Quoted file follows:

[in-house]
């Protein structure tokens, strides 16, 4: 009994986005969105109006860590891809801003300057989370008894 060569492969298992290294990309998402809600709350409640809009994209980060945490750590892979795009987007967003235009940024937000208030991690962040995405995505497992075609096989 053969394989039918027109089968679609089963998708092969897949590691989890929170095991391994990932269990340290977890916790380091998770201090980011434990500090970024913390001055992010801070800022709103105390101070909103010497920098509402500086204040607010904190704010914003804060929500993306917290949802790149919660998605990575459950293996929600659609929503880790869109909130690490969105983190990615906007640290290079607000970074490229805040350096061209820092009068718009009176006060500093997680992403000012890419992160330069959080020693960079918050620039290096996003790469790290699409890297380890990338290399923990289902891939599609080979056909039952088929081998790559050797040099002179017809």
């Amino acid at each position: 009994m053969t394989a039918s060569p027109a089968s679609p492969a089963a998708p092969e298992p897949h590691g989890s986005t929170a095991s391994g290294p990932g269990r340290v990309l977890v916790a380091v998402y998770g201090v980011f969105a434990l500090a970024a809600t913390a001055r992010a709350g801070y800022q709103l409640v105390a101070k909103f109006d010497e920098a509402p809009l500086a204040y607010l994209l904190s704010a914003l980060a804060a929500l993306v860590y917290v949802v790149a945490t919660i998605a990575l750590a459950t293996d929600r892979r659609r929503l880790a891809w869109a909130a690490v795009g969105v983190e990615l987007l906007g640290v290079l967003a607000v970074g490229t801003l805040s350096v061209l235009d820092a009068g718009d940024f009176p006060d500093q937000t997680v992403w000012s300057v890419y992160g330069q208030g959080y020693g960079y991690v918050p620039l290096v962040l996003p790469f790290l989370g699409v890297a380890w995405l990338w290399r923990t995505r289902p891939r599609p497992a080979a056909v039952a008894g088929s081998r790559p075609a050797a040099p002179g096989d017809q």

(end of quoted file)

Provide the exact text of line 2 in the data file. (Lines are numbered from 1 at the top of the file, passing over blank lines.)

């Protein structure tokens, strides 16, 4: 009994986005969105109006860590891809801003300057989370008894 060569492969298992290294990309998402809600709350409640809009994209980060945490750590892979795009987007967003235009940024937000208030991690962040995405995505497992075609096989 053969394989039918027109089968679609089963998708092969897949590691989890929170095991391994990932269990340290977890916790380091998770201090980011434990500090970024913390001055992010801070800022709103105390101070909103010497920098509402500086204040607010904190704010914003804060929500993306917290949802790149919660998605990575459950293996929600659609929503880790869109909130690490969105983190990615906007640290290079607000970074490229805040350096061209820092009068718009009176006060500093997680992403000012890419992160330069959080020693960079918050620039290096996003790469790290699409890297380890990338290399923990289902891939599609080979056909039952088929081998790559050797040099002179017809």